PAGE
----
Life marched on.  Meat stock, soups, egg yolks, veggies and ferments became our new normal.  We settled back into previously scheduled activities.  Beyond the initial breakthrough of healing Mr.7’s hypoglycemia, progress was slow but in a good way.  We could now attend festivals without the kids freaking out and whining for hours about needing ice cream and sweet treats.  Our house was increasingly calm and I liked it.  And I knew it could only get better with more time.

Then we had the great Christmastime washing machine flood, several times over.  Then the septic tank backed up and repeatedly flooded the bathroom until it was discovered we needed a new drain field.  All of this flooding drained directly into the boys’ downstairs bedroom and bathroom.  The final flood required us to pull up the carpet . . . and  . .  dun dun dun . . . we discovered mold.  New mold from the recent floods and very old mold that had been growing since well before we moved into the house.  This was the very last piece of our puzzle to explain why we had all fallen apart after moving into our lovely home.  We immediately remediated for mold and within a week my chemical sensitivities were better.  I no longer felt like artificial scents lingered in my mouth for hours after exposure.  Mr.7 no longer inexplicably cried every night at bedtime.  Mr.3 stopped his hacking cough.  Ms.5’s dark under eye circles looked so much better.  Mold remediation was an expensive and stressful event but afterwards we were ready for true healing!

Right around the one year mark, I drank a big glass of peppermint hot tea and boo hoo cried because I was clearly no longer sensitive to salicylates or nightshades.  I went from a handful of foods to a much expanded list of real foods in just one year of intense diet changes.  It took the children a few months longer than me but they are 100% healed from their salicylate sensitivities too!  We now eat spaghetti every week – something I never thought we would enjoy again.  My inflammation is practically at zero and my joint pain only flares on rare occasions.  I can identify one remaining adult ADD symptom for myself but it is a non-issue in my life as long as I keep it in check.  My anxiety is 100% healed.    Mr.8’s hypoglycemia was permanently resolved after the first week on intro (!!!!) and his sensory symptoms are drastically reduced.  His previously rigid behaviors are now wonderfully flexible.  Although aggression still occasionally rears it’s impulsive head, a sweet loving personality is now his dominant feature.  His reading skills are coming along beautifully and I thanks GAPS for that.  Ms.7’s digestive issues are slowly but steadily improving.  It isn’t perfect yet but I have full confidence she will get there with more time.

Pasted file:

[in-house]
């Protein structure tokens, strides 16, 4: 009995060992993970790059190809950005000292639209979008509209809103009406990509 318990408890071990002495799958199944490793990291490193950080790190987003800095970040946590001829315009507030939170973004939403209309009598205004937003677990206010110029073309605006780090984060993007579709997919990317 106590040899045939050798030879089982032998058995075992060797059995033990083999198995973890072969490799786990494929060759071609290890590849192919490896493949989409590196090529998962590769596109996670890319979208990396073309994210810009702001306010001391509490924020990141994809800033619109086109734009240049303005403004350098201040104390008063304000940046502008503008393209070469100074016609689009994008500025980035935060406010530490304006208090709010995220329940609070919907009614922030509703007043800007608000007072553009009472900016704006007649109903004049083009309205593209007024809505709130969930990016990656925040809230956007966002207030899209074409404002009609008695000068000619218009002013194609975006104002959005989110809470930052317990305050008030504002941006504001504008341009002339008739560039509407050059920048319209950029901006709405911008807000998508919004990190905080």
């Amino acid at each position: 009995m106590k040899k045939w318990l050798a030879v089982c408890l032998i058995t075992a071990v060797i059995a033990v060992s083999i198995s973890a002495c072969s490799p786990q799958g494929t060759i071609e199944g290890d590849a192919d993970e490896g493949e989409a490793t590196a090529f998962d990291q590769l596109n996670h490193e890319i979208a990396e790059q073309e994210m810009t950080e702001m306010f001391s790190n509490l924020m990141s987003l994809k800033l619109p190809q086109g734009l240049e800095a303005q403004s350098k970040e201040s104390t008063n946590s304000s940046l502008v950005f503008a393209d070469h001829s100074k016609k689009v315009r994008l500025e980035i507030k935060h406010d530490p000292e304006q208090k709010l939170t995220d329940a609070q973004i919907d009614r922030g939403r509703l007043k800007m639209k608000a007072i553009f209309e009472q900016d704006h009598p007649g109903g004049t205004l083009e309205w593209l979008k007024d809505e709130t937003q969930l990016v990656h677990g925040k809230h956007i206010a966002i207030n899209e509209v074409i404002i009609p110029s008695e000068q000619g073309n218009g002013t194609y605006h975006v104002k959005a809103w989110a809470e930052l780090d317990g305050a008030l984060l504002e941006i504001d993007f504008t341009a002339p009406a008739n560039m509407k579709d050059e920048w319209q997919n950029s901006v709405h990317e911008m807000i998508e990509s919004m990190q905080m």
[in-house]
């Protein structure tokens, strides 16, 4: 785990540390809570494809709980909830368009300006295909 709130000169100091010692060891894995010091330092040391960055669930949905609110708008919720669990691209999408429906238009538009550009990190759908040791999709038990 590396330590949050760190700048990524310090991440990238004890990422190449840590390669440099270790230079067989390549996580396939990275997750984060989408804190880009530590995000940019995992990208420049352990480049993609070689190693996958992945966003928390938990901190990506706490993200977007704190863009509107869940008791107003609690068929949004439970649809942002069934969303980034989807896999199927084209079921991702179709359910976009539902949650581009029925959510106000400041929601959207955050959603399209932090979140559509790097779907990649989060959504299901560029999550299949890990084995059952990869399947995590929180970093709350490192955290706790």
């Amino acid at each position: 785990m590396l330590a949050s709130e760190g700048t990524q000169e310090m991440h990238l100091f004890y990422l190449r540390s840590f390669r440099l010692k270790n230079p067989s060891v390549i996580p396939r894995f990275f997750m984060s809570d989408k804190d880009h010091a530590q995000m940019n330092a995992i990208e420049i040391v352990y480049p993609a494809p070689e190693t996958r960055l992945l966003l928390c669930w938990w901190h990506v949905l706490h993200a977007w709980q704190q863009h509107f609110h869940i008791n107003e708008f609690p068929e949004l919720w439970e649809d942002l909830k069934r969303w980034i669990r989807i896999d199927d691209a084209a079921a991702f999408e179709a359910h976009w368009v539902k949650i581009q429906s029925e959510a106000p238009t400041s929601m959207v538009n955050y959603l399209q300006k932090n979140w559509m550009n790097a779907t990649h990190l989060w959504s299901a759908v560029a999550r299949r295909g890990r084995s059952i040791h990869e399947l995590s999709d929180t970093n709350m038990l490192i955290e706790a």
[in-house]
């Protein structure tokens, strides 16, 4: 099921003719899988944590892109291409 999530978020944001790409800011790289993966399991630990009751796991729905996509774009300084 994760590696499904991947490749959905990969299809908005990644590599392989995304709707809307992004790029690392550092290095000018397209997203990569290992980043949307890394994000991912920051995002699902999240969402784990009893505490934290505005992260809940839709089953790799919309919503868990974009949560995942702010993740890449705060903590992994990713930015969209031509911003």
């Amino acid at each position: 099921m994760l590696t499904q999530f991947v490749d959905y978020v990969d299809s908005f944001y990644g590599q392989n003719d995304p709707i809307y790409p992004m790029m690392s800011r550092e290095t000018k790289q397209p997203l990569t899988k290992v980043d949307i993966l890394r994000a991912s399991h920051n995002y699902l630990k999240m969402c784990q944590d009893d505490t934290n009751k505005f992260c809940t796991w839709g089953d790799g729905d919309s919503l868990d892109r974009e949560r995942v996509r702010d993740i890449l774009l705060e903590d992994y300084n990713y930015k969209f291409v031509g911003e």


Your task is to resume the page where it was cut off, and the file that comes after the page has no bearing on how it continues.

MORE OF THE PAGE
We have now been on GAPS for 18 months.  We spent 6 months on stage 2 of the introductory diet and the next 6 months finishing out the 6 stages of intro.  We are currently on Full GAPS.  We are still eating 2-3 servings of soup or meat stock a day, lots of eggs, meat, fats, ferments and very little nuts and fruits.  It feels more like “lifestyle” eating than a prescriptive protocol for healing.  And even though a greasy hamburger, huge slice of pizza or eating half a caramel cake sounds delicious, we are all very satisfied with our food and happy with our meals.  I average about 3 hours a day in the kitchen which seems reasonable for cooking every thing fresh and from scratch.

GAPS changed our life by eating real, nourishing foods.  That’s really the bottom line of it all.

Since I no longer write a “natural mama” blog, this story must end here.  Otherwise I will start wondering why I’m writing an unschool blog rather than a real food blog.

The end.